Plant Vacuole Biogenesis Unravelled
Ground-breaking Discoveries in Plant Vacuole Biogenesis Research by CUHK Researchers Providing New Insights into Crop Improvement and Pharmaceutical Protein Production
A researcher team at The Chinese University of Hong Kong (CUHK) led by Professor Jiang Liwen, Choh-Ming Li Professor of Life Sciences, has recently made a major breakthrough in revealing the molecular mechanisms of vacuole formation in plants. Taking advantage of cutting-edge 3D electron tomography at nanometre resolution, the team comprised of scientists from Hong Kong, Japan and the US discovered that vacuoles are mainly derived from the fusion and maturation of multivesicular bodies, which involve multiple regulated consequent fusions. The results have been published in the prestigious scientific journal Nature Plants and highlighted on its website.
Professor Jiang said, ‘This is some of our best work in 18 years funded by the Areas of Excellence Scheme and Collaborative Research Fund. This work has redefined the concept of vacuole nature and vacuole formation in plants in textbook which will certainly have a significant impact on applied plant biology. Vacuoles are essential for regulating plant growth and development, as well as responses to stresses. In plant bioreactor, vacuoles in seeds are ideal compartments for storing and producing pharmaceutical proteins for treating human diseases. The research finding has provided new insights into producing pharmaceutical proteins.’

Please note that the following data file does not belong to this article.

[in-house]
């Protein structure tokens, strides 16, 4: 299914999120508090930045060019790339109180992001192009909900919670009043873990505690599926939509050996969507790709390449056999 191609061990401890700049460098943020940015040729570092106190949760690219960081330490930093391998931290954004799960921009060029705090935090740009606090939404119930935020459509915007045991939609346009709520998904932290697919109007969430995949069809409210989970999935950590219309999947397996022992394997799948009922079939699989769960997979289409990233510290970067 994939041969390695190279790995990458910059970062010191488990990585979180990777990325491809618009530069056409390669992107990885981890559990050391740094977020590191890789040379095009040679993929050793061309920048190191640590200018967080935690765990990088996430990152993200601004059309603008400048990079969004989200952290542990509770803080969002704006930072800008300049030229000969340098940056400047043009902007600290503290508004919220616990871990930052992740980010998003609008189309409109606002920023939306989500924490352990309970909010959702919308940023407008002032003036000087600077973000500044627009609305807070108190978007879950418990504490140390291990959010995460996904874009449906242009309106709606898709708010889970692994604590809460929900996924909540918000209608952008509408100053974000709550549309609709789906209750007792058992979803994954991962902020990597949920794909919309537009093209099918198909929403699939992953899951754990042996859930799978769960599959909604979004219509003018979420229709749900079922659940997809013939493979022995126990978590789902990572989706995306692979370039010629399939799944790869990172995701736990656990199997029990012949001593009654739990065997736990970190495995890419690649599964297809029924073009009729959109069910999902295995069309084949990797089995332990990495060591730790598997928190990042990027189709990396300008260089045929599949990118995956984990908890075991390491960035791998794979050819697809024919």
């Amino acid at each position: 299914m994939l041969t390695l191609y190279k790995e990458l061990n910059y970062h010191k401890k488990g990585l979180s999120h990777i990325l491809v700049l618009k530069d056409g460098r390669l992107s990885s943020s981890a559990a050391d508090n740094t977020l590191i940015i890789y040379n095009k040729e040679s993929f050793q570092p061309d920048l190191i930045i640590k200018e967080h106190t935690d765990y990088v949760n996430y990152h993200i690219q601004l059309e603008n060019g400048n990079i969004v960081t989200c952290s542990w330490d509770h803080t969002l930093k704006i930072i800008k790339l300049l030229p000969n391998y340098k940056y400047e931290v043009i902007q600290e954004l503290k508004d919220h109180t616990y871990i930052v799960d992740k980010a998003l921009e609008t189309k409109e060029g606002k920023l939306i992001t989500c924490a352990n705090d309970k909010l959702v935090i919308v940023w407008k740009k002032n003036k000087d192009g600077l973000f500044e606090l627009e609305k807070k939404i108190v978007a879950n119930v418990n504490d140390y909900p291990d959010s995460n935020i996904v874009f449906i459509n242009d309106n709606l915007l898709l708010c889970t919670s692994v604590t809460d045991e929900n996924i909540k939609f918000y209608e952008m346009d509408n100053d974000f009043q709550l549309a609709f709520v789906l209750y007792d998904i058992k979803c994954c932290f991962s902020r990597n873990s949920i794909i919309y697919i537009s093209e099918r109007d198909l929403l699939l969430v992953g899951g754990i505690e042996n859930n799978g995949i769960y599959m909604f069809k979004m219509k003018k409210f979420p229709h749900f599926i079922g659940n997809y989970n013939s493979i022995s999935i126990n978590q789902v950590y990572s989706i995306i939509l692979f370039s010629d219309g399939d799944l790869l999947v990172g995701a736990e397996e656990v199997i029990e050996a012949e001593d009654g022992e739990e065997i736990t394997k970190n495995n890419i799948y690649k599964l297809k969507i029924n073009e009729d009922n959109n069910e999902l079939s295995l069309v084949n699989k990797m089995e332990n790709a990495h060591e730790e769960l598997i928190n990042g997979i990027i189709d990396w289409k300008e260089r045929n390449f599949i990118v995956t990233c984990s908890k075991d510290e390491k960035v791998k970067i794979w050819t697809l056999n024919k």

This revolutionary finding throws light on ways to improve crop quality to overcome environmental stress and pathogen infection, and the manipulation of vacuoles in plant bioreactor for pharmaceutical proteins. In addition, this study has also established a high standard for using 3D ET for precise organelle reconstruction in the future study of organelle biogenesis.
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